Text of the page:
Do you think your job offer is a scam?

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If you’re reading this, you may be considering a job offer that’s a little bit off. If your gut is telling you that there’s something fishy about it, you should listen. Stop and think things over before you say yes. Better safe than sorry!

Follow these steps to evaluate the job offer:

  1. Check for the following signs:

    • Is it too good to be true? – Were you offered a high salary, easy job and minimal hours? Plus, you’re hired without an interview or even a review of your qualifications? Unless you are world-renowned in your field, being hired on the spot seems suspicious.
    • Vague job description – If the opening has a generic job title (i.e. personal assistant, consultant, or worse, no job title) and no mention of your job responsibilities, the job offer is likely to be fake.
    • Unprofessional email – If the email is not addressed to you directly, there are formatting errors (different fonts, different sizes, varied spacing), grammatical errors, or if sentences are vague, it is likely a scam. If you receive an email like this, don’t click on links or download attachments. You can get a computer virus.
    • No company address, phone or contact person -They may only have a P.O. box and a sketchy email address.
    • Did they ask for your personal information? – Did they ask for your bank account number, SIN, address, birth date right away? It could be a phishing scam.
    • You need to pay or invest money before getting hired – If they require payment for training or training materials, certification, background or credit score checks, or a startup kit and you have to pay them before you can be hired, you can be sure that they are just after your money. There’s no real job for you.
    • There is pressure to act immediately – The most obvious sign of a scam is when you are required to act fast. This is done to confuse you and to prevent you from evaluating the offer critically.
  2. See if the job falls into any of these types:

    Most job scams are after two things: getting your money or your personal information.

    • Mystery shopper – This job scam requires the hiree to cash a cheque to pay for the shopping assignment. Often the amount is bigger than what the shopper expects. They will be asked to wire the “excess funds” to a third party. Later, when the cheque is found fake, the victim is left to pay the bank and shoulder the entire cost of the shopping assignment.
    • Work-from-home – You can tell that a work-from-home job offer is a scam when: 1) The job is not clear. The job ad will not tell you right away what kind of duties you will have; 2)You will need to attend a seminar or training (often requiring a fee) to know what the job is; and 3) You have to pay money upfront before you can start.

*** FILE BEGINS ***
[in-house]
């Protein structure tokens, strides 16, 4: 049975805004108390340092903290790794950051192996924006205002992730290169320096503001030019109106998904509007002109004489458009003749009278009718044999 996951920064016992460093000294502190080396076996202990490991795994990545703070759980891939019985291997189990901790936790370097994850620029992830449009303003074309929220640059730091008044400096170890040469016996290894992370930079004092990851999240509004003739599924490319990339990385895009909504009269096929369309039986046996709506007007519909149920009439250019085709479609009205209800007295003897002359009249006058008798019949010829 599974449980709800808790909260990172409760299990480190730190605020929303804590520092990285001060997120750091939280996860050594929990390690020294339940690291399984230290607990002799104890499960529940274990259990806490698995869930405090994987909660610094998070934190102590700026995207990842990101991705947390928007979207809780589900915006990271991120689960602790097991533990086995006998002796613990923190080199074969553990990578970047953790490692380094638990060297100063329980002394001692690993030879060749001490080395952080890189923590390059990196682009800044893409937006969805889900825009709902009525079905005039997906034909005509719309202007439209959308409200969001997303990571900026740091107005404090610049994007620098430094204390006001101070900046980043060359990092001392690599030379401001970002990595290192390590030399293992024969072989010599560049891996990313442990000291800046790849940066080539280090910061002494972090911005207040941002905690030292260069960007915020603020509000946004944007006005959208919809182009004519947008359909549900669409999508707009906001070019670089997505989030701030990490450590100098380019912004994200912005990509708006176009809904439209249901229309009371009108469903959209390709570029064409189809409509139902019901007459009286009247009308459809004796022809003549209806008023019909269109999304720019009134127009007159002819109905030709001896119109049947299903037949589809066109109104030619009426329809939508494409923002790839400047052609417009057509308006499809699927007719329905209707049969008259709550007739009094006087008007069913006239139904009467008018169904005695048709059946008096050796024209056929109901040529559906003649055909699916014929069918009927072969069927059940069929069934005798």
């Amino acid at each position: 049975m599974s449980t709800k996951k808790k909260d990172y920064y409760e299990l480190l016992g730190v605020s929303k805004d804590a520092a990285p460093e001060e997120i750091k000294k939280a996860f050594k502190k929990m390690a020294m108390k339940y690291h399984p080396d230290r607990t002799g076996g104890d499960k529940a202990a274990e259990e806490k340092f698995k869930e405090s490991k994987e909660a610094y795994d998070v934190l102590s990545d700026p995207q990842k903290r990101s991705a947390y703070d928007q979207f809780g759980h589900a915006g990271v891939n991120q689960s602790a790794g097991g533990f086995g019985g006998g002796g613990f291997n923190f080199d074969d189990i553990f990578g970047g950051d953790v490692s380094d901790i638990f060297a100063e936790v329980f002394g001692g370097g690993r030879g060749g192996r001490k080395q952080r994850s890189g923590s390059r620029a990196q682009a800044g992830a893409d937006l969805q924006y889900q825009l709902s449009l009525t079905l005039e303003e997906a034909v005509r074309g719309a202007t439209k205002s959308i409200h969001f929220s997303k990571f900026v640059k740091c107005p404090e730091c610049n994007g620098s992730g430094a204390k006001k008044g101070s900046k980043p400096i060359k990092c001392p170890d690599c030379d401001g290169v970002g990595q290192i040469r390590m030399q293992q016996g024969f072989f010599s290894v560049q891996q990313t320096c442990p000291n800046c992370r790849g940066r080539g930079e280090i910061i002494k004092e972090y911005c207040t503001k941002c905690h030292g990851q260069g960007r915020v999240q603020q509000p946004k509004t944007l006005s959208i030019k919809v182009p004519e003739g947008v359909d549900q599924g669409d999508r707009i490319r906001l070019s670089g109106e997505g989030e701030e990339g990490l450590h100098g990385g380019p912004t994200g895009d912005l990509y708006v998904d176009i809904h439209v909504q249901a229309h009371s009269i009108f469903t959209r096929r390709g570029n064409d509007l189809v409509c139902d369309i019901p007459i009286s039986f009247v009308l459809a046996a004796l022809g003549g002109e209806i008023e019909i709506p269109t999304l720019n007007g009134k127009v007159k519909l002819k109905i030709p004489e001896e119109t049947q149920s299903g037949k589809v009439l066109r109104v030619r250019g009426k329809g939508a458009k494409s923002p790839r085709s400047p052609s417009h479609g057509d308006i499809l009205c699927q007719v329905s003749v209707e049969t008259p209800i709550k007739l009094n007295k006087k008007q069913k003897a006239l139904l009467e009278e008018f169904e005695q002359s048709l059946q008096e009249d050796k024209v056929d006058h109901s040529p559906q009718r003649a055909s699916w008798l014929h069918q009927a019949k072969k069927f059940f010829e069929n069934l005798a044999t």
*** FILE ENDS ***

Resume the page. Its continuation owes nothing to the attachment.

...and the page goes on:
• Pyramid schemes – These schemes require victims to invest a certain amount of money to buy and sell products. They will also be asked to recruit sellers from which they can earn a fee. Often they will be told that their success (they are promoted to “levels”) will depend on how many people they recruit. A pyramid scheme is different from Multi-Level Marketing.
    • Phishing schemes – These are usually emails or SMS directly offering a job. These are sent to gather information which they can later use to steal money or commit identity theft. The email will include a link or attachment where the victim will need to write down personal information but there is no real job.
  3. Learn about the company

    • Do an online research. It is a major red flag if the company does not have a website. If it has a website, check if it is authentic. See if the job ad is on the website. Also check for contact details, an “About Us” page, description of services, etc. There have also been instances when scammers use the name and website of legitimate organizations. Call or write an email to the company and ask about the job opening to make sure that it is real.
    • Check with the Better Business Bureau (BBB).
    • Check scam lists from the Canadian Anti-Fraud Centre.
    • Ask other people on forums or social media.
  4. Get something in writing

    If you’re still unsure and you’re holding out hope that the job offer is legitimate, ask for something in writing before you provide them any personal information or committing to the job. Ask for a contract and seek the help of a lawyer to review it before you sign.

Have you been a victim of a job scam? Report it to the Canadian Anti-Fraud Centre. You can prevent someone from being a victim and help stop the proliferation of similar schemes.

 
Sources: Avoiding employment scams, Skilled Employment Infocentre; How to determine if a job offer is a scam, Varun Mehta, Toronto School of Management; Woman desperate for a job loses thousands to online job scam, Nathalie Sturgeon, CBC News; List of fake job scam samples, Alison Doyle, balance careers; Top 10 Job scam warning signs, Alison Doyle, balance careers; and 10 steps to avoid scams, Better Business Bureau. Accessed June 12, 2019.

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